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Destiny Of The Redeemed, 21:1 to 22:5

In contrast to the few verses which describe the destiny of the wicked,
John gives a lengthy passage to describe the destiny of the redeemed.
This was the main thing which the Christians of that day as well as those of subsequent days
desired to know.
This destiny is pictured in three symbols to show the perfect condition of the redeemed.
Heaven is revealed from three different angles.

(1) Fellowship with God, 21:1-8

The tabernacle which is symbolical of perfect fellowship is the first symbol.
Just as God's place of abode with His people in the wilderness was the tabernacle,
so the new heaven and the new earth will be His abode with them throughout eternity.
He will have perfect fellowship with them.

There will be no more separation from them because in the new heaven and new earth
" the sea is no more."
To John on Patmos the sea was the thing which separated him from the things dearest to him,
the churches of Asia.

In his vision of God in chapter 4, a transcendent sea kept the people away from God,
but when all the destiny of man has been worked out, " the sea is no more";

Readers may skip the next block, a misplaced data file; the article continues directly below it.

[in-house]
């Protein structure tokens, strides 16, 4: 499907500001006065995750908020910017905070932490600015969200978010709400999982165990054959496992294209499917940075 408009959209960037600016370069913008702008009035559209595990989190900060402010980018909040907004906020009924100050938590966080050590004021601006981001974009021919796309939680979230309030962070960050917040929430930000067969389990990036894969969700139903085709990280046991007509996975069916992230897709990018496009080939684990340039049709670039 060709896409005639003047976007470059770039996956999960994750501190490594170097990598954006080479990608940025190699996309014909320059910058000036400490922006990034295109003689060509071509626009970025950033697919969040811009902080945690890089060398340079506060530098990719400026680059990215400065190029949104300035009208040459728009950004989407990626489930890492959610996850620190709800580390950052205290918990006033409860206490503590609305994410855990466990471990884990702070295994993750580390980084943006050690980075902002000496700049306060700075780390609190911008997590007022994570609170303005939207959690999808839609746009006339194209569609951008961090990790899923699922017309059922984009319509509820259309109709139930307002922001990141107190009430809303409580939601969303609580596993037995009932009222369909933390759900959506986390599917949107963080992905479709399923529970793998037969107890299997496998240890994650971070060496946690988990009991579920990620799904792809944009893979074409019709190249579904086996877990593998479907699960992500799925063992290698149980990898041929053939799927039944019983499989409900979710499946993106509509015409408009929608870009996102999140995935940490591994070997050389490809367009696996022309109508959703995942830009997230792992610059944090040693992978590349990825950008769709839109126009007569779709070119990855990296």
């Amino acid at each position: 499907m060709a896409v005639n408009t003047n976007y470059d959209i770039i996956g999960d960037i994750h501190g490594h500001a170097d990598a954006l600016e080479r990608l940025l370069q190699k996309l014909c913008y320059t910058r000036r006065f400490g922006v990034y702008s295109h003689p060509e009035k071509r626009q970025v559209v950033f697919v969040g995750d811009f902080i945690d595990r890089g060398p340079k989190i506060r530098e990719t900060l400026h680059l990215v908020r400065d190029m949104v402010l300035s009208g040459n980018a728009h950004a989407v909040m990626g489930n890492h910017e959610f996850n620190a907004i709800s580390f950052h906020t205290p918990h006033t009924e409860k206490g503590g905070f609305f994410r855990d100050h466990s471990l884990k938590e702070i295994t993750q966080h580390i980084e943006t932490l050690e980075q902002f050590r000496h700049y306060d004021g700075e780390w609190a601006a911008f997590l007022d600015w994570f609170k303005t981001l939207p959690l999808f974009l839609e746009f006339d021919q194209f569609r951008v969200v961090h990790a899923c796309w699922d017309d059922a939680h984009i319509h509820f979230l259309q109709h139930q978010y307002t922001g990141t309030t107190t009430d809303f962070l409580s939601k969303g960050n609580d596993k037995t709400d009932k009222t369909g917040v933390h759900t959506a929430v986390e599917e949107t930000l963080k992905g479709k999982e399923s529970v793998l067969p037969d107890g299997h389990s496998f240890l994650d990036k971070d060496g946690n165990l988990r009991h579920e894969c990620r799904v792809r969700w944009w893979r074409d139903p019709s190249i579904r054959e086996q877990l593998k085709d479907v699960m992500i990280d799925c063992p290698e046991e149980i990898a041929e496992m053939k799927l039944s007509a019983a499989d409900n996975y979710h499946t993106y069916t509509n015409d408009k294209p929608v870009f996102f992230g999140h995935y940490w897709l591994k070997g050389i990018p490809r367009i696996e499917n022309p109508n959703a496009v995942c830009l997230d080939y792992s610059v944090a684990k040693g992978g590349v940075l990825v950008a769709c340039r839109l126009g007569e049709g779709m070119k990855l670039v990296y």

man is in intimate fellowship with God.
John heard a voice proclaiming " the tabernacle of God is with men,
and he shall dwell with them, and they shall be his people
."

This voice came immediately after the Holy City, New Jerusalem, was seen coming down
glorious and beautiful in appearance.
So, the New Jerusalem is a tabernacle where God dwells with His people.

He wipes away their tears and erases forever crying, mourning, pain, and death.
They have had their share of these things on earth.
Now all things are new.
As a guarantee that they can depend on this, God instructed John to write that these things
were true and dependable because He, the Alpha and Omega, is the power bringing it about.

(2) Protection by God, 21: 9-26

The city which is symbolical of perfect protection is the next figure.
The new heaven and new earth must have a capital city in accordance with their splendor.
The vision which is given to John leaves nothing lacking.

He saw the New Jerusalem glorious as a bride, and with the light of God's favor upon her.
The city has a wall great and high.
Walls of the cities in that ancient day were for protection.